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Cephalosporin antibiotics (IV or IM)

Generic name Brand name
___ cefuroxime Ceftin®
___ cefotetan Cefotan®
___ cefoxitin Mefoxin®
___ cefotaxime Claforan®
___ ceftriaxone Rocephin®
___ ceftazidime Fortaz®
Tazicef®
Tazidime®

How does this medicine work?

Cephalosporins (seh-fah-low-spor-ins) are antibiotic medicines used to treat a wide variety of bacterial infections, such as skin, respiratory tract, and urinary tract infections.

Antibiotics work best when the amount is kept at a constant level in the body, so the medicine is given on a set schedule every day.

How is it given?

These medicines are given into a vein (IV) in the hospital or clinic.

Ceftriaxone (sef-try-ax-own) can also be given as a shot in the muscle (IM) in the clinic. If it is given IM, a medicine called lidocaine (ly-doe-cane) is mixed with it to help lessen the pain of the injection.

Note: Has your child ever had an immediate allergic reaction to penicillin or to any cephalosporin, such as those listed above? If so, please let us know. Your child will be watched for 20 to 30 minutes after receiving the medicine for signs of an allergic reaction.

If your child needs more doses, you may be asked to come to the clinic every day or you may be taught how to give the medicine to your child at home. See the other written materials given to you for instructions.

Use this medicine exactly as prescribed, even if your child feels better, to be sure all the infection is gone.

Extra monitoring of your child's dose or condition may be needed if he or she is also taking warfarin (Coumadin®).

Check with the doctor or pharmacist before giving any other prescription or non-prescription medicines, vitamins, or herbs.

Avoid alcohol-containing foods, beverages, or non-prescription medicines (such as cough syrup) while taking this medicine.

What should I do if a dose is missed?

If one dose is missed, give it as soon as you remember. Never give a double dose. If your child misses 2 doses, please call the clinic or home care nurse for instructions.

What are the side effects?

Common

  • vein irritation
  • soreness or redness at the injection site

Occasional

  • nausea (upset stomach)
  • vomiting (throwing up)
  • diarrhea
  • rash
  • gas

Rare

  • decreased blood counts
  • headache
  • changes in liver or kidney function

When should I call the doctor?

  • nausea or vomiting
  • severe stomach cramps
  • watery or bloody diarrhea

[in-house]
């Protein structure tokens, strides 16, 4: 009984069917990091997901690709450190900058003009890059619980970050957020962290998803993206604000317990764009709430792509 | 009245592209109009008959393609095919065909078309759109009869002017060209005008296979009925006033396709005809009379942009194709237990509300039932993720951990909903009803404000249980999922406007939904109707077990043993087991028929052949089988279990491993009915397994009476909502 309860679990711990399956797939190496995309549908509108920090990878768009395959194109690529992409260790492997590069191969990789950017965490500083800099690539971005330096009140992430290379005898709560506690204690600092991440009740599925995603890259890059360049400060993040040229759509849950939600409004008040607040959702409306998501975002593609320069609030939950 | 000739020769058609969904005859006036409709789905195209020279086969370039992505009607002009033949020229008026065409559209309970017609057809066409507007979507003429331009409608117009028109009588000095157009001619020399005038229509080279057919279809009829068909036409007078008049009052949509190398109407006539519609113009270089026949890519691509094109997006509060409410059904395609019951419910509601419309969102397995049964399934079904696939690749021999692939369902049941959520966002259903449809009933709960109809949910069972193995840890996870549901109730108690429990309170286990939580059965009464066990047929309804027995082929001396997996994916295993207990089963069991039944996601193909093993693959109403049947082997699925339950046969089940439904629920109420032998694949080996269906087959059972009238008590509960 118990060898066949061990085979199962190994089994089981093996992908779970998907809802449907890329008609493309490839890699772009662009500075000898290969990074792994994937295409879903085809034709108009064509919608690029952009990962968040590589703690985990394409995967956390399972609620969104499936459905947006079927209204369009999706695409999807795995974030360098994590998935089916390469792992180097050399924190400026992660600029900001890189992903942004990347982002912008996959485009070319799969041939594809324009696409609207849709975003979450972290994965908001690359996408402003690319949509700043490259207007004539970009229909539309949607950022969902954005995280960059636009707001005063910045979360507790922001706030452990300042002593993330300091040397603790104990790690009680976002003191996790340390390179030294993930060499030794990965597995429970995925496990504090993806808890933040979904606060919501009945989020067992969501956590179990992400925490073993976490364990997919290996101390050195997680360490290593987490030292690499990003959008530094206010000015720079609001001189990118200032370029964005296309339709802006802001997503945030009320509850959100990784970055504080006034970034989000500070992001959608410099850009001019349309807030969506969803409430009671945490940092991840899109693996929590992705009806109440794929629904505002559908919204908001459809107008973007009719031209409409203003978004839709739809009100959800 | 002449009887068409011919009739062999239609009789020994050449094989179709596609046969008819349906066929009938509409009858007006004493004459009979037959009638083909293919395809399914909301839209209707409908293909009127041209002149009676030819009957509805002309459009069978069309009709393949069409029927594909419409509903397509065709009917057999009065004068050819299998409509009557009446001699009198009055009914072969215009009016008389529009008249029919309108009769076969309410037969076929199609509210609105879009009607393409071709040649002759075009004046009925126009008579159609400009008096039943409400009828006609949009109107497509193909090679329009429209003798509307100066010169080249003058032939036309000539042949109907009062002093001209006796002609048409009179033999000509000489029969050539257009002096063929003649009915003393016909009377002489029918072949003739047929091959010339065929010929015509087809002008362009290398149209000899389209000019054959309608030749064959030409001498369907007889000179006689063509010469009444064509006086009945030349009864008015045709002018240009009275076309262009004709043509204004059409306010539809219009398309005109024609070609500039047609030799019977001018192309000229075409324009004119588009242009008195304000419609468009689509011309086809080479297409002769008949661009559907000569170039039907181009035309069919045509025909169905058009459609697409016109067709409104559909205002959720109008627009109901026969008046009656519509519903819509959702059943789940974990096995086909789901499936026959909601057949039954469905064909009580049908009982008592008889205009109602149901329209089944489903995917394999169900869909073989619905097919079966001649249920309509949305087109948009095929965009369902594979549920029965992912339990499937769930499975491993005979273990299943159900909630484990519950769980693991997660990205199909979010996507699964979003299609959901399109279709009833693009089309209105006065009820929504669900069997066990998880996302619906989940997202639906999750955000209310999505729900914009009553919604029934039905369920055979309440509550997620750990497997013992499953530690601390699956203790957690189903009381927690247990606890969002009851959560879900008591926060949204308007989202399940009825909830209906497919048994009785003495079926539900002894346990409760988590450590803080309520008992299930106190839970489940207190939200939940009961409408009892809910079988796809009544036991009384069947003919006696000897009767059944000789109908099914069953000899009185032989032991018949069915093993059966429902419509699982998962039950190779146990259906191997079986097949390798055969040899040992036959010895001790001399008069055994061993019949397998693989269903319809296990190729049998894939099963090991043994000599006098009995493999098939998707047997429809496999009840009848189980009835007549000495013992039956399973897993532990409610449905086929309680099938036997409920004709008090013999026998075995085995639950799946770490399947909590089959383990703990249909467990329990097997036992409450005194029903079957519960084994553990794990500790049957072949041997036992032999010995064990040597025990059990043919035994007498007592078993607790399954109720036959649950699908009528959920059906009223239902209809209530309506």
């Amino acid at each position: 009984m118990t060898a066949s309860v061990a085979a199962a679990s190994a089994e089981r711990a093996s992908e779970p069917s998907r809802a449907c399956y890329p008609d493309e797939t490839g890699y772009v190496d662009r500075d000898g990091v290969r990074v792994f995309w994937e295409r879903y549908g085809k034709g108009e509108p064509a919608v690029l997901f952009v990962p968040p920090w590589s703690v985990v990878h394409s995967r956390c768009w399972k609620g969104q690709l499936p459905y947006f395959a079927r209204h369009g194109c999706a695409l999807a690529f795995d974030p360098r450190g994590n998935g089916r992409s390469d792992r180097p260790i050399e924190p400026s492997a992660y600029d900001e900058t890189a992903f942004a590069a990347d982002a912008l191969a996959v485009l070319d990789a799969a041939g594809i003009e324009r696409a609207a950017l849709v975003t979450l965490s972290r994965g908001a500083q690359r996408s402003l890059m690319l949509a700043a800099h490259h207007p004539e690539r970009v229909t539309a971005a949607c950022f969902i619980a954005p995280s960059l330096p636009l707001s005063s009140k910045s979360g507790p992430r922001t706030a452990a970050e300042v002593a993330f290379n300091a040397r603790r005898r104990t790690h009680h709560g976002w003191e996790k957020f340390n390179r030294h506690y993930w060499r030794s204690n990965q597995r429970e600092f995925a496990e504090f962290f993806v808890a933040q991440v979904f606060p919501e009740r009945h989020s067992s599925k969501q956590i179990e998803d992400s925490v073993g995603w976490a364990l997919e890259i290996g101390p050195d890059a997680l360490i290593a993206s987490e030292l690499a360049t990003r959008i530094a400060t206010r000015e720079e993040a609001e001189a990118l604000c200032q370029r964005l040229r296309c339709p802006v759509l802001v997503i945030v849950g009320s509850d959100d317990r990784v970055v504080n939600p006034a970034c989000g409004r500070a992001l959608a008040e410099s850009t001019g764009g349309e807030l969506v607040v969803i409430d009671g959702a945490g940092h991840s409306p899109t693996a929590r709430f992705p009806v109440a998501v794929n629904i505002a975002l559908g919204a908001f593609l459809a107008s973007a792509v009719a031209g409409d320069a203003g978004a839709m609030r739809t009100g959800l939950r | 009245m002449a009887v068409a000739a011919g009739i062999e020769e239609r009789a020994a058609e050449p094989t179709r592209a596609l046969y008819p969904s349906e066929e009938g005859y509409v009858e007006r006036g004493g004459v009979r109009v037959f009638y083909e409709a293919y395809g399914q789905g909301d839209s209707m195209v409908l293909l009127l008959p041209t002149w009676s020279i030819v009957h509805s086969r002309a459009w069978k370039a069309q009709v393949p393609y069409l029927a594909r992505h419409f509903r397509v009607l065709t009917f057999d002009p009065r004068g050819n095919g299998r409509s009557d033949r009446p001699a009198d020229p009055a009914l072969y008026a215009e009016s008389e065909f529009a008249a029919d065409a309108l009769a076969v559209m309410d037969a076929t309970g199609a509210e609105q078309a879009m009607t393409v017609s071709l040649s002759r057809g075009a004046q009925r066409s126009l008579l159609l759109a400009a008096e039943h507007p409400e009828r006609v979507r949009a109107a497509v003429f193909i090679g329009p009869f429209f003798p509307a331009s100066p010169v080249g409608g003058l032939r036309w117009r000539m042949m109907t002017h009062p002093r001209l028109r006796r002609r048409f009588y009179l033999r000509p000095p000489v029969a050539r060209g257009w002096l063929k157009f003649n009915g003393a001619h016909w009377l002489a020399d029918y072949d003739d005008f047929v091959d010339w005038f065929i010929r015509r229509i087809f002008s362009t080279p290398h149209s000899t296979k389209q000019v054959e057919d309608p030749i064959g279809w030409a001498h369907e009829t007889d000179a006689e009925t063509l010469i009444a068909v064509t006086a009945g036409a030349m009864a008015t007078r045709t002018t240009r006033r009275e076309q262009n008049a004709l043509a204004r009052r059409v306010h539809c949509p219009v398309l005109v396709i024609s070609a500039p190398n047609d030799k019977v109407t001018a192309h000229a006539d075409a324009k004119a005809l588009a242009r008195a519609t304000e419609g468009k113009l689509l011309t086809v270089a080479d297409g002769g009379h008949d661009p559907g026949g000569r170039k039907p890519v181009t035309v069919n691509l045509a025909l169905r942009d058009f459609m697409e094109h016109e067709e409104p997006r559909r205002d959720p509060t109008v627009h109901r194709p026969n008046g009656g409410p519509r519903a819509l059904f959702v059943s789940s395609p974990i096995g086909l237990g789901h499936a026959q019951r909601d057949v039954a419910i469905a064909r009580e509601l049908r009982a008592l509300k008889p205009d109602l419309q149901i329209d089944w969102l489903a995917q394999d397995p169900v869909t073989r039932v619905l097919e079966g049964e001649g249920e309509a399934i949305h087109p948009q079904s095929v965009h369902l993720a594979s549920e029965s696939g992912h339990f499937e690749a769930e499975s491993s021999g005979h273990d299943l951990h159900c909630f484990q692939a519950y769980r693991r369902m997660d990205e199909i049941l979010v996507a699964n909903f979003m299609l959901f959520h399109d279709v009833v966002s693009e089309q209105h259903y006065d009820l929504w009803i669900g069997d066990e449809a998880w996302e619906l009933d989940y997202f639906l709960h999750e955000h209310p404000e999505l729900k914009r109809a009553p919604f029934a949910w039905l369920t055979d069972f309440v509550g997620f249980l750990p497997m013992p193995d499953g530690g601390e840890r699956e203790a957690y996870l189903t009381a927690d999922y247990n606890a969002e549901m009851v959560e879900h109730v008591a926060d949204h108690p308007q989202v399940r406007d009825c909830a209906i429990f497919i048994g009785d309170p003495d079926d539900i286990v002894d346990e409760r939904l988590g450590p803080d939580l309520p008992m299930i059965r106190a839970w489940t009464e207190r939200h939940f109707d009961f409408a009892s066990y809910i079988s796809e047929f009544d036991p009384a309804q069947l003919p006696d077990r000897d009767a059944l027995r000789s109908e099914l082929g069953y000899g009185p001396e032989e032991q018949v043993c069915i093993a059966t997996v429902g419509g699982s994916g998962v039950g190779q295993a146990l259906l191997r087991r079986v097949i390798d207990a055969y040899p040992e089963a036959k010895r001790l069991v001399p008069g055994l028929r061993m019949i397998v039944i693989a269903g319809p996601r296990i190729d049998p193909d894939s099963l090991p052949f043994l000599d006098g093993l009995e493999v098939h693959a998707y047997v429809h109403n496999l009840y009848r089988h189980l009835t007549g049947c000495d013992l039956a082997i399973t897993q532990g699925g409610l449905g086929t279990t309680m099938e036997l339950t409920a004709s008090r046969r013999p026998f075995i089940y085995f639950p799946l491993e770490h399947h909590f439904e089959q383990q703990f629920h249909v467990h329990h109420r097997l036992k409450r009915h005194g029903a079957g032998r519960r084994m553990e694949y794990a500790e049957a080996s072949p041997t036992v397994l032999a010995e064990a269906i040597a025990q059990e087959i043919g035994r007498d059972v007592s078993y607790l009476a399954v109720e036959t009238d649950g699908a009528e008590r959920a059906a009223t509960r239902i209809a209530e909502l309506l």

• unusual weakness
  • unusual bruising or bleeding
  • yellow skin or eyes
  • signs of infection do not improve within a few days, or become worse
  • signs of allergic reaction:
    • rash or hives
    • wheezing
    • trouble breathing - call 911

What else do I need to know?

Before using this medicine, tell your health care providers about any allergies your child may have.

Blood samples may be needed to check liver or kidney function if your child will receive cephalosporins for longer than 10 to 14 days.

You and your child should know the names of all the medicines he or she is taking. It is important to share this information with anyone involved in your child's care. Please remember to bring your child's medicine list or containers when your child comes to the clinic or Emergency Department.

Make sure needles, tubing, and supplies are stored safely and disposed of properly. Use a sharps container for the needles, such as:

  • 2-liter plastic bottle with a lid
  • coffee can with a cover
  • plastic detergent bottle with a lid
  • a special container for this purpose

Store this medicine in the refrigerator, unless you are given other instructions.

___ other storage instructions:

 

Check expiration date and time before using each dose. Throw outdated medicines into the sharps container with the needles, instead of putting them in the garbage.

If too much or the wrong kind of medicine is taken, call the Poison Control Center at 1-800-222-1222.

Other instructions:

 

 

 

 

Questions?

If you have any questions, please call the clinic or: ________________________________________

Children's Hospitals and Clinics of Minnesota
Patient/Family Education
2525 Chicago Avenue South
Minneapolis, MN 55404
Last reviewed 8/2015 ©Copyright

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This page is not specific to your child, but provides general information on the topic above. If you have any questions, please call your clinic. For more reading material about this and other health topics, please call or visit Children's Family Resource Center library, or visit www.childrensmn.org/educationmaterials.

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